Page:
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Shanghai Educates Public About AIDS
While a growing number of people in Shanghai are taking voluntary tests to see if they are HIV positive or have AIDS, about a third of newly detected AIDS patients in Shanghai last year only found out they have the disease after undergoing mandatory blood tests after being convicted of drug abuse or engaging in sex trade, according to local health authorities.

HIV-positive prisoners are separated from the general inmates and receive basic treatment for the disease according to authorities, who are pushing for local hotel and entertainment facilities such as KTV bars, to install more condom distributing machines to stop the spread of the AIDS through prostitution.

Most of the HIV-positive prisoners in the city are drug users or involved in the sex trade, health authorities say.

While authorities wouldn't say how many people in Shanghai tested positive for HIV last year, they did say 14.6 percent of those diagnosed with the virus in 2002 took voluntary tests, suggesting increased education efforts are paying off.

The number of people taking voluntary test, however, is still low. The 10 local hospitals that offer HIV testing conduct about five voluntary tests every week, according to the Shanghai Disease Control and Prevention Center. While the number is low, it still shows an increase over just six months ago, when the hospitals conducted fewer than 10 voluntary tests per month.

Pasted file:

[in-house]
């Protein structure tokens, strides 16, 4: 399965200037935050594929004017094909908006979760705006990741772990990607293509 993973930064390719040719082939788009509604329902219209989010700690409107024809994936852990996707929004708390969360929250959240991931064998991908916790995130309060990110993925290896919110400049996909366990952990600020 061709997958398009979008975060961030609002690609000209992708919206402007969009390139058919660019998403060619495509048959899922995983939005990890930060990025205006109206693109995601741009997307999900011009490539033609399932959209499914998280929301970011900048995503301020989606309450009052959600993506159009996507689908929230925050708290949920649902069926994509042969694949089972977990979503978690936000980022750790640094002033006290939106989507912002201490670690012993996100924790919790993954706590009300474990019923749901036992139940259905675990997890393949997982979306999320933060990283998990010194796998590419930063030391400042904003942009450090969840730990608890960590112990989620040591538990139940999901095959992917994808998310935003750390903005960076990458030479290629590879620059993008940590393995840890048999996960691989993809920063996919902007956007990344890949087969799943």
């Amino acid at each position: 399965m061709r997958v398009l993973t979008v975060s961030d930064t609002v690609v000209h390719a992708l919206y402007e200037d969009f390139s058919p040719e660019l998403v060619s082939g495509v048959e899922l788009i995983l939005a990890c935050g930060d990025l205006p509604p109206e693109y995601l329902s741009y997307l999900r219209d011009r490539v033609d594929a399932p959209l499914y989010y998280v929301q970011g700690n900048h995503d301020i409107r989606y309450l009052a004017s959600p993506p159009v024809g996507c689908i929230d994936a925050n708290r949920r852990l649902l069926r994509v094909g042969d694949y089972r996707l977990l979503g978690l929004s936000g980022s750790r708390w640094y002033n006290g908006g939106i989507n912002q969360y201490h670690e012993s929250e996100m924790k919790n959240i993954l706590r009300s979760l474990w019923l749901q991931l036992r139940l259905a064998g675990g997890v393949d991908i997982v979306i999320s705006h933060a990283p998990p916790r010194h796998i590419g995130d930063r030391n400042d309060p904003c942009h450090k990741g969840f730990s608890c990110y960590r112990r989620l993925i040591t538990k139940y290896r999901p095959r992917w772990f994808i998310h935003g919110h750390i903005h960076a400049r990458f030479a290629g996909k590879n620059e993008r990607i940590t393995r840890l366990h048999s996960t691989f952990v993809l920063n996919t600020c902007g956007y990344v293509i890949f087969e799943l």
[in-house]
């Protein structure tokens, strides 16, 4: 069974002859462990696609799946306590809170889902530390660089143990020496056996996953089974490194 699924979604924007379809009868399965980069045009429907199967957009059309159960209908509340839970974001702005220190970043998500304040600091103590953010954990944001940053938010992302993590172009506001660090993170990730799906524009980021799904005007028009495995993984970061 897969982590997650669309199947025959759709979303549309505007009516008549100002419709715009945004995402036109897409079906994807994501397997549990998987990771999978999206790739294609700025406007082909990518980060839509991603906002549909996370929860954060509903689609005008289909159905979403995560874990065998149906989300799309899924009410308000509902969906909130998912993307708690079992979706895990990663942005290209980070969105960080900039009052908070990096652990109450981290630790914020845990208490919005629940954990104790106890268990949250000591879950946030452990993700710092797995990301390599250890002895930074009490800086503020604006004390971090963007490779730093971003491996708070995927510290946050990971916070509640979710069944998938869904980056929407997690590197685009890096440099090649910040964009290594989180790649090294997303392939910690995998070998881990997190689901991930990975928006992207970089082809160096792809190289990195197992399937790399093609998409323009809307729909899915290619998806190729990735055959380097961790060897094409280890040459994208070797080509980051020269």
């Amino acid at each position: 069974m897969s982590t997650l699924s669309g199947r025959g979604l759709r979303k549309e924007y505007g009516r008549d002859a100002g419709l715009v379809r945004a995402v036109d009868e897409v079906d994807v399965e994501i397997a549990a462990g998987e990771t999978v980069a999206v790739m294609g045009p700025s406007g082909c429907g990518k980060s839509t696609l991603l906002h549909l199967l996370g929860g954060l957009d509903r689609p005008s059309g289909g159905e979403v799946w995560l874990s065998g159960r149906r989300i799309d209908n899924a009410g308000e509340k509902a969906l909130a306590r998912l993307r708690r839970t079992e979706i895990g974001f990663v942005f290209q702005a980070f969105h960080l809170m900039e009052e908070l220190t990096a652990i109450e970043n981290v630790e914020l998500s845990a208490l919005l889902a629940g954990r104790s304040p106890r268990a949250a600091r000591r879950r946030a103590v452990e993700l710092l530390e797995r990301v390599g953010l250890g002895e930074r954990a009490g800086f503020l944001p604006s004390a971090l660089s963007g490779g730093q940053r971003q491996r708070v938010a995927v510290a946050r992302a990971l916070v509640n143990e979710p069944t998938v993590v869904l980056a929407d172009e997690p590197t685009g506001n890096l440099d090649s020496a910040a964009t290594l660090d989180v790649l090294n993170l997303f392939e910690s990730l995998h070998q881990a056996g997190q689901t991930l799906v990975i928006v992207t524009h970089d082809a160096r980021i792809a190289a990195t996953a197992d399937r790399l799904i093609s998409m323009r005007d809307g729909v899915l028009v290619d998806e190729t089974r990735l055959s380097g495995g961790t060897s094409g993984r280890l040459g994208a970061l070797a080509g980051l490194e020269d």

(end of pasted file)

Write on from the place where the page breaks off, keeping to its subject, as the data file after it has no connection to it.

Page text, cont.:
"Taking the test is not only good for a person but also beneficial to their family members and society," said Kang Laiyi, director of a national center for the Prevention and Control of AIDS.

Kang says local officials have to push for even more programs to educate the public about AIDS.

A hot line (63062125 ext 121) set up last September by Shanghai Infectious Disease Hospital has already played an important role in persuading people to take the test.

"People are now better educated about the disease. Some of them called after having certain symptoms like fever, skin rashes or enlarged lymph nodes. They have strong suspicions but are afraid of going to the hospital for a test," said Sha Xiaoping, a doctor at the hospital.

Callers to the hot line are always told to take the test as soon as possible, so that they can get timely treatment if they test positive, he added.

"Many fear the hospital will inform their family or employer about the test," said Sha, adding that test can be taken anonymously, but anyone testing positive must register with the city's disease prevention and control center.

As of last October, the city had 685 registered HIV or AIDS patients, a number of experts say is far bellow the true infection rate in Shanghai.

(eastday.com February 27, 2003)

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